By: Reenita V
When you are a 30 something women, single and no prospect of a marriage or children, you get put into the lime light, especially when you are surrounded by friends and more so when you are surrounded by family. I found that in the last ten years, while I have focused on my life, career, education and personal growth, people were more interested in when I am going to have a baby rather than the accomplishments made thus far. I find it incredibly difficult to navigate those conversations, especially when they involve older generations and I have this sneaking suspicion that I might not be alone.
Growing up, the consensus was that after high school comes college, then love, marriage and a baby carriage. This plan played out for aunts, cousins, uncles and friends – marriage and babies were always the end game. This idea seems to be heavily imposed by our community and it works for some but where do the non-baby makers fit in?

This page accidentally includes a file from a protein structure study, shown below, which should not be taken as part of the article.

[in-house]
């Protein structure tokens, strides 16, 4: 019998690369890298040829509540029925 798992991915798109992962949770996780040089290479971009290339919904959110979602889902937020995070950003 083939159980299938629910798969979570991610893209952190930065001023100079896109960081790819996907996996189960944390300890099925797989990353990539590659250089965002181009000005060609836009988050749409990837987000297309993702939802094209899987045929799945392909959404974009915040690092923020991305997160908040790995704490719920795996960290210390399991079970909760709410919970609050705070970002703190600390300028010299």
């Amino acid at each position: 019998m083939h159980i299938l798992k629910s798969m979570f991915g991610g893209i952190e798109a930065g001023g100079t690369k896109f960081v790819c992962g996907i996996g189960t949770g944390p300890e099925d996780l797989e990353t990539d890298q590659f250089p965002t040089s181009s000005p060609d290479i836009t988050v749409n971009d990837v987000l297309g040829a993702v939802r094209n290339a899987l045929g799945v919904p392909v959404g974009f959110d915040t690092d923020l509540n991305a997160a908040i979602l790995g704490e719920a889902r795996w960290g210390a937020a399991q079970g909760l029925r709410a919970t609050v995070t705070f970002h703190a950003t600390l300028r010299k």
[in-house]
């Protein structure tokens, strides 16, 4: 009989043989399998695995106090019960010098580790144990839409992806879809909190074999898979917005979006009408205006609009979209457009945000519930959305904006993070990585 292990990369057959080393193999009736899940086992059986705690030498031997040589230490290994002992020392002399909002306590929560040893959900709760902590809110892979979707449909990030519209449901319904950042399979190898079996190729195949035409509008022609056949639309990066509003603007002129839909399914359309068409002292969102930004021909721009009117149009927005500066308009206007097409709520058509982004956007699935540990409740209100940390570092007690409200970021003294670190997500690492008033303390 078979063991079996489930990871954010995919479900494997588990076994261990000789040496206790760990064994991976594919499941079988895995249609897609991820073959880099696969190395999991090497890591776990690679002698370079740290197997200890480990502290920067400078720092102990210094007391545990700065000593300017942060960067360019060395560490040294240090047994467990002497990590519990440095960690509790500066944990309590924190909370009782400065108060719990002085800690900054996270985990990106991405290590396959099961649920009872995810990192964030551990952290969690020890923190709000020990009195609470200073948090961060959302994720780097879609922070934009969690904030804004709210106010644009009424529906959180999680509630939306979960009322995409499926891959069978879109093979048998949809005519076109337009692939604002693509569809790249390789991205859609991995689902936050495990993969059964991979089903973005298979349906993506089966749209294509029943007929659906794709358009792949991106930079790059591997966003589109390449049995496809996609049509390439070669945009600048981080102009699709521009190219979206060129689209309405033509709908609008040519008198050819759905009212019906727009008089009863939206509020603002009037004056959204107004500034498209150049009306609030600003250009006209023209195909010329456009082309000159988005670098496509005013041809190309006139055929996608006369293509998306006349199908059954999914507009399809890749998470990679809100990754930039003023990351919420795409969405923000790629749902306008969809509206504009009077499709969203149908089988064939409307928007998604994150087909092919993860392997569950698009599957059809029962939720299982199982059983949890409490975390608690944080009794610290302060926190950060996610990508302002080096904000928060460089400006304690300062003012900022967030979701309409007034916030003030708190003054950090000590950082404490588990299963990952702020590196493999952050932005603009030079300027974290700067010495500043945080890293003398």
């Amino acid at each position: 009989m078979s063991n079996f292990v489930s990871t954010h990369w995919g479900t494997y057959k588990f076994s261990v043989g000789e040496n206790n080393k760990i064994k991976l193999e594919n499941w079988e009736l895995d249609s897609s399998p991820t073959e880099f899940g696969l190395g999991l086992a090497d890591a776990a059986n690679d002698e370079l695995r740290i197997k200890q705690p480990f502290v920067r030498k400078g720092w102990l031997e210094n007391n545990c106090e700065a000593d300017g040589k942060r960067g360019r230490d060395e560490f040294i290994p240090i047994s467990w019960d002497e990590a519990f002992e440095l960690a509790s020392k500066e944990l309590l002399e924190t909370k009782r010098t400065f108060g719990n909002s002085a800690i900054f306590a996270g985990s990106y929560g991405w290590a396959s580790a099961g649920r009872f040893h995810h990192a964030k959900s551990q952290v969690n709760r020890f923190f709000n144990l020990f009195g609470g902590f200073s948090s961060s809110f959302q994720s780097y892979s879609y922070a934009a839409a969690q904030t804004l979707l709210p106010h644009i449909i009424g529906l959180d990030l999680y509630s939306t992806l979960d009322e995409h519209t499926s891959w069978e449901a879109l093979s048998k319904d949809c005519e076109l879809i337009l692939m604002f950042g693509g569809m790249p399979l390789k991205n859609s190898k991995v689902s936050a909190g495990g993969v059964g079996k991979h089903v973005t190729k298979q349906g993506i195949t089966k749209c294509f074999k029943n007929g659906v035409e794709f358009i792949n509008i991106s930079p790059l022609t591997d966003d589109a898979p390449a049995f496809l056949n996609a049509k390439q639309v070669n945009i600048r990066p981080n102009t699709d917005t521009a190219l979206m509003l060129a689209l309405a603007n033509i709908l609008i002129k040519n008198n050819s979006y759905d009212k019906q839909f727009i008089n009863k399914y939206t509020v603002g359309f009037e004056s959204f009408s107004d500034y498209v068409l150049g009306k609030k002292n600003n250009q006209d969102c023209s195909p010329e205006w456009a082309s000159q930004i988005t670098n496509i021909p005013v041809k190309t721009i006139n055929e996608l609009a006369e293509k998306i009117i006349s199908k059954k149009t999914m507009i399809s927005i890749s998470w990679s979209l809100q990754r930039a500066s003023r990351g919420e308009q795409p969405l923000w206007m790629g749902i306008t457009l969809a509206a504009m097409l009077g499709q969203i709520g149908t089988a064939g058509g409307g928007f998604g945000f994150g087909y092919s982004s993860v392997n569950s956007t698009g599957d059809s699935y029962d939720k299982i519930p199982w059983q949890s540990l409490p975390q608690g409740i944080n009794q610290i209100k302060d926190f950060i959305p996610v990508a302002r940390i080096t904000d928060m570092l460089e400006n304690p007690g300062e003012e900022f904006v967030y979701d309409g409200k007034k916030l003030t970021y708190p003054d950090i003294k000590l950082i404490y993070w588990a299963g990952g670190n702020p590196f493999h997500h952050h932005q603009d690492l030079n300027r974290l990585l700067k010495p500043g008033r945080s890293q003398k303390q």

Let me start off by saying that I do love babies, especially when this baby is a new family member. Having a new addition to a family is a beautiful reminder that we come from a community that truly works together to ensure the wellbeing of each member. I loved being involved with such a large family. In the Western culture, family stops at the parents and children, in our culture, it goes way beyond that. Contributing to the grown of the family is a huge accomplishment of itself but I have decided that it is not for me, at least not at this time in my life.
I envy the dedication and patience displayed by my parents, grandparents and family members and friends who do have children. I also respect those that have chosen an alternate path. No matter what your decision is to not have children, it should be respected and not questioned. You may voice your thoughts and wishes and receive backlash at least this has been the case for me when I have expressed myself to family. If you find yourself secretly wanting to step away from these expectations, I am here to tell you that you are not alone.
Would it be too far fetched to create this awesome support system for South Asian identified women who want to go against the imposed ideas of what their futures should look like? I think not. Not wanting a baby does not mean that you hate kids, your parents, and your culture. Not wanting a baby is a choice each women is allowed to have.